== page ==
We were out in Cape Town for seven months working on The Watch, and when the pandemic hit we had to go on hiatus for a few months before wrapping in London. We never really got a chance to say goodbye properly after wrapping this first season. We had a huge international cast and crew out in Cape Town, and we all dedicated so much time and love into this project. We became each other’s family for that entire time, and so it was really exciting to finally see the pilot, and all the subsequent episodes that were aired since. So many long hours spent with all these beautiful people and wonderful memories just came flooding back. I miss everyone dearly.
Are you working on anything else right now?
I guess you could say that I’m working on myself. I’m taking advantage of this strange and uncertain time to connect to what’s important and to strengthen my inner self.
When you’re not working what do you do as an actress to increase your skills?
It’s all about living life to the fullest, really! Meeting new people, surrounding myself with positive and inspiring friends, and just finding ways of evolving as best I can. But it’s the simple things that help you most, I think. Like listening to people. Really listening. It increases your sense of awareness of the world and human psychology, and, in turn, betters your craft.
“I don’t think anyone ever fully nails the character at the audition.”
Name a director, actor and actress that you would love to work with.
I find the works of the Safdie Brothers so inspiring. Just mind-blowing really. I really felt an affinity to their early indie films, but their recent work is just incredible. Their fusion of apparently loose but actually laser-precise filmmaking is something to behold, and I feel they have such an intuitive sense of what it means to work with actors. I also love Al Pacino and met him a couple years back. He’s just as incredible off screen as he is on. Octavia Spencer is also one actor I admire. Her work is fresh and her soul goes deep.
On another note, how has the pandemic affected your life?
It’s been a very reflective year. So much has gone on and then again, nothing much at all. We’ve all been affected in one way or another but if anything, it’s confirmed our love for each other and how we cannot function without human connection.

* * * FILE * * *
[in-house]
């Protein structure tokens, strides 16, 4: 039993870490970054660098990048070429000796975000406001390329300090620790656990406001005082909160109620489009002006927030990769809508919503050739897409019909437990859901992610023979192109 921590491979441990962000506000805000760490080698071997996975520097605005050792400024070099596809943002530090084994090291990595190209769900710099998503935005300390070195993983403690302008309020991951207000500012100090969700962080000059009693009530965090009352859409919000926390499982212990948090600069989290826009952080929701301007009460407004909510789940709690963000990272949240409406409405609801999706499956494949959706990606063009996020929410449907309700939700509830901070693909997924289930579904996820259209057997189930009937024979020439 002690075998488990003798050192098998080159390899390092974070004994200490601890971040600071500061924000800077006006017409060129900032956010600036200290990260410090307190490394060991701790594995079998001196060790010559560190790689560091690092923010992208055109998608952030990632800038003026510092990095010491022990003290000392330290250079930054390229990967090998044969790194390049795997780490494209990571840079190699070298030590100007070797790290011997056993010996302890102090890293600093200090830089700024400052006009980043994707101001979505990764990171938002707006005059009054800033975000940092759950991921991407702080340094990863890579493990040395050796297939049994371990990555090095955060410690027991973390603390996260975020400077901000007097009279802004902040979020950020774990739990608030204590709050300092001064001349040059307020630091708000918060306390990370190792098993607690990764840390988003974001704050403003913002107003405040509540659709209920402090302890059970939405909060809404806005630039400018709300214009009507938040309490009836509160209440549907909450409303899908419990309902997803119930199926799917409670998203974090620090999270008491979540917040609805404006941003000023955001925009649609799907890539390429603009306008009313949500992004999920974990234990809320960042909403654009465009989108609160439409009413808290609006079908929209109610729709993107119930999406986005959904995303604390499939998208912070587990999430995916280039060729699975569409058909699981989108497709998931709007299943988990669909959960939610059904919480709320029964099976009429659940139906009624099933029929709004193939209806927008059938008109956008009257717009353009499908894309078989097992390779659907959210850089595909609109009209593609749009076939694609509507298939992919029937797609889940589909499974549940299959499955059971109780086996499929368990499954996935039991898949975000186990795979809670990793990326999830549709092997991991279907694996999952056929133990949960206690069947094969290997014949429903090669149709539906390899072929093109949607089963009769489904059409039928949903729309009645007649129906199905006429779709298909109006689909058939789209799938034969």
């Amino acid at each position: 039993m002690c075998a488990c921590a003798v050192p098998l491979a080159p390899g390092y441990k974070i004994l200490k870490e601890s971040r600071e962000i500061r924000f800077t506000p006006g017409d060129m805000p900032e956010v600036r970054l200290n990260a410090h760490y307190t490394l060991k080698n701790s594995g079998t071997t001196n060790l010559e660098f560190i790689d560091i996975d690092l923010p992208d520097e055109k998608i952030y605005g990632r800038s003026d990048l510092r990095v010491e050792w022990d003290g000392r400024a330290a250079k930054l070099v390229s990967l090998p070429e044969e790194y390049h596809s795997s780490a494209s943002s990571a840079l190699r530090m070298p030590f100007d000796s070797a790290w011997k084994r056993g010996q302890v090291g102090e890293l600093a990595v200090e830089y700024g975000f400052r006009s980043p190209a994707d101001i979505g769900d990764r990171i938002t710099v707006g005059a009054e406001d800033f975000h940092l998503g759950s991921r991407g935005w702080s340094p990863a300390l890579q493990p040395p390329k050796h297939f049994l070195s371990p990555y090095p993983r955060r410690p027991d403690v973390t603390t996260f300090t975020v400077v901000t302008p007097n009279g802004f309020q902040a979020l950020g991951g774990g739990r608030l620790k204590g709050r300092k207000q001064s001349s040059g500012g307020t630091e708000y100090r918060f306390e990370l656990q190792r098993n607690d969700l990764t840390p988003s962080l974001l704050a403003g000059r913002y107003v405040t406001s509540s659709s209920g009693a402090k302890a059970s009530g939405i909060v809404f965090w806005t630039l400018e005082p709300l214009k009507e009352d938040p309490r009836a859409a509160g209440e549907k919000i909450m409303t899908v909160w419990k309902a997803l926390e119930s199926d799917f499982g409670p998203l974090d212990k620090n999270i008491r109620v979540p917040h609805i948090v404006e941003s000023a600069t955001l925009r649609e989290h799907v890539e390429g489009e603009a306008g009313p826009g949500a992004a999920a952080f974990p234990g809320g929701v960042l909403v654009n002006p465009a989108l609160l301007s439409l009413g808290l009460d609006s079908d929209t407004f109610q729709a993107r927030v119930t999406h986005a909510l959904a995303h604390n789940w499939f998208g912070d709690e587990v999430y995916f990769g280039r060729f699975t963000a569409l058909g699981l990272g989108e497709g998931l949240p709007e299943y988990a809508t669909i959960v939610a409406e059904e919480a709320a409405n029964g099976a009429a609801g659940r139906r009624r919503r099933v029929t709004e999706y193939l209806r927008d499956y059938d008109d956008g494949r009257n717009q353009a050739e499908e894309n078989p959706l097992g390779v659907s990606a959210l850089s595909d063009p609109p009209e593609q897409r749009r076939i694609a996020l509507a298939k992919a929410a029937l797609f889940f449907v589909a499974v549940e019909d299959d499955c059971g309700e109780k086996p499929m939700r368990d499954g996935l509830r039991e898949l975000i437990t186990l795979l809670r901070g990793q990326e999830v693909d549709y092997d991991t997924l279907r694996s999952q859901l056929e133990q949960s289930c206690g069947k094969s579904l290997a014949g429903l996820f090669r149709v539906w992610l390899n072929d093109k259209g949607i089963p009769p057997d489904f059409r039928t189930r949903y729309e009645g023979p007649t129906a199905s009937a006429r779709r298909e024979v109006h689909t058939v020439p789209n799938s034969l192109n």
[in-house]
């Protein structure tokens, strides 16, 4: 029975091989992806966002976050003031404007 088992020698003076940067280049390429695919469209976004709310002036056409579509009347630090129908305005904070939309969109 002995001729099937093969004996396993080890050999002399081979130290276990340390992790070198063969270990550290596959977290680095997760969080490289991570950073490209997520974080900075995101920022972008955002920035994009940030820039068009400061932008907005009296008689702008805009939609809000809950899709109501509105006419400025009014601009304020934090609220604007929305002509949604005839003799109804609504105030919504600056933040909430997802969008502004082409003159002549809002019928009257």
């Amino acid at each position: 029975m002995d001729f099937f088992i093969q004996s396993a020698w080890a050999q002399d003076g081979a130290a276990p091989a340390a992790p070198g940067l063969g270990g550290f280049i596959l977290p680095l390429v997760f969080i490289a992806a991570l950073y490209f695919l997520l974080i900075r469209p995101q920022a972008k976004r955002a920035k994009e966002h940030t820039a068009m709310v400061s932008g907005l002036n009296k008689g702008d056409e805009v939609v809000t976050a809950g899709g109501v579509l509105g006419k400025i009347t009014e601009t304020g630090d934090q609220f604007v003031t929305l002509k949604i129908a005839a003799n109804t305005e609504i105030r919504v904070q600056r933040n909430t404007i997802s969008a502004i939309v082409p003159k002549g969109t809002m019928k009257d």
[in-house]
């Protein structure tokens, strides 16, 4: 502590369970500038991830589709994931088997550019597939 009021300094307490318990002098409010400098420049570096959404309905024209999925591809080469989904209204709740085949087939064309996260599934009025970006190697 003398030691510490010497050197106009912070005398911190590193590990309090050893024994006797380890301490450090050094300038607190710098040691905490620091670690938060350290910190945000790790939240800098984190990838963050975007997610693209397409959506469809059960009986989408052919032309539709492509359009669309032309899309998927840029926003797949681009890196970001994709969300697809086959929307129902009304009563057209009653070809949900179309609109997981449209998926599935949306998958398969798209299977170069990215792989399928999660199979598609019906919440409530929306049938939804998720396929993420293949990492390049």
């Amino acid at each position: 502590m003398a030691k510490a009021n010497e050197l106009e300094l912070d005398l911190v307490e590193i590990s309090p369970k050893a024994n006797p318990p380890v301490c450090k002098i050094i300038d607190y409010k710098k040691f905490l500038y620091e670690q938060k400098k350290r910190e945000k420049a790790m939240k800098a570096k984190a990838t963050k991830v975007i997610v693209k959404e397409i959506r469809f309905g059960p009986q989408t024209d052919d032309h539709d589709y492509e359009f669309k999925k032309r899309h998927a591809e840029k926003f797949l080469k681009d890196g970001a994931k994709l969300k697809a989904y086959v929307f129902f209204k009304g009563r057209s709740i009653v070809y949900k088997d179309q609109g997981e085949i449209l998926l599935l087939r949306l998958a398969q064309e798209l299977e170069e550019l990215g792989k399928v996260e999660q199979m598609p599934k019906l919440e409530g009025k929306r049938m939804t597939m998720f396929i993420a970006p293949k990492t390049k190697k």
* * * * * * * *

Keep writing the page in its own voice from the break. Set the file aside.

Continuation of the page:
Do you think the world is going through something with all that’s going on globally?
It’s like someone’s just grabbed our world and shook it, and just when we’re about to find our feet and our center we’re shook again and again. It’s going to take time for things to be the way they used to be, but we’ll get through it.
What do you like to do in your spare time?
I’ve taken up a few things over the years. Learning Arabic has been a recent interest. I’ve also bought a trumpet which I’m hoping to start learning soon.
“Fanelli Café in Soho (New York) is one of those special places.”
What’s something you like to do with friends?
I spent the second lockdown in West London with my very close friend Hannah and her 13-year-old dog Charlie. Charlie saved us during the pandemic; he gave us a legit reason to leave the house, and we both love walking. Hannah is this beautiful, generous powerhouse always helping those around her and I felt extremely lucky to be in good company during such unpredictable times. The great thing about having good friends is that it doesn’t matter what you’re doing together, whether it’s as simple as removing mould off bathroom walls together at midnight or saving trees from extinction – it’s always fun.
What’s something you love to do alone?
Sitting at the cinema alone is one of my favorite things. It’s meditative.
How do you like to dress normally?
Aggressively black! Any shade or texture of black will do. I was in mourning for a relative seven years ago and it’s been something I’ve felt comfortable in ever since. My mother can’t stand it, and made me promise I wouldn’t wear black for her funeral.
“What I’ve always found energizing about this business is that you’re never alone.”
On the red carpet?
Black dresses. But going forward – and once the pandemic allows us to strut on the red carpet again – I’d love to be bolder and braver.
Any favorite designers?
Givenchy and Alexander McQueen have got to be my favorites. I love how they have evolved through the years, never failing to be beautiful, exciting and daring.
We are called Cool America. What do you find cool about America?
I grew up on the tiny island of Malta, and learned about America mostly through my dad’s stories about his time in the US, where he moved to from his native New Zealand in his 20’s. My mum and dad had an arranged marriage in Madison Square Garden in the 70s after joining a new religion, so I’ve always felt a strong connection to the city… not least because I would not exist were it not for that fateful moment in NY which brought them together. The city always just felt so dream-like and magnificent. And when I finally visited, I couldn’t help but fall in love. Everyone’s so open to talk to in the street, there’s an excitement in the city you can’t quite find anywhere else. I made some wonderful friends there over the years, just sitting and chatting to people. Fanelli’s Cafe on Prince Street in Soho – one of the oldest bars in the city – is one of those special places. I’ve met people from all walks of life in there. A wonderful introduction to the city and its cool people of all ages: the grafters, artists and hard-working New Yorkers. Like this one extraordinary man called Don who is at Fanelli’s every morning without fail. You’ll find him reading his paper. If you’re ever there, send him my love. He’ll welcome you with open arms and amuse you with the best NYC stories.
What do you find cool about yourself?
I hated being short growing up, no one took me seriously. Now I think it’s kinda cool.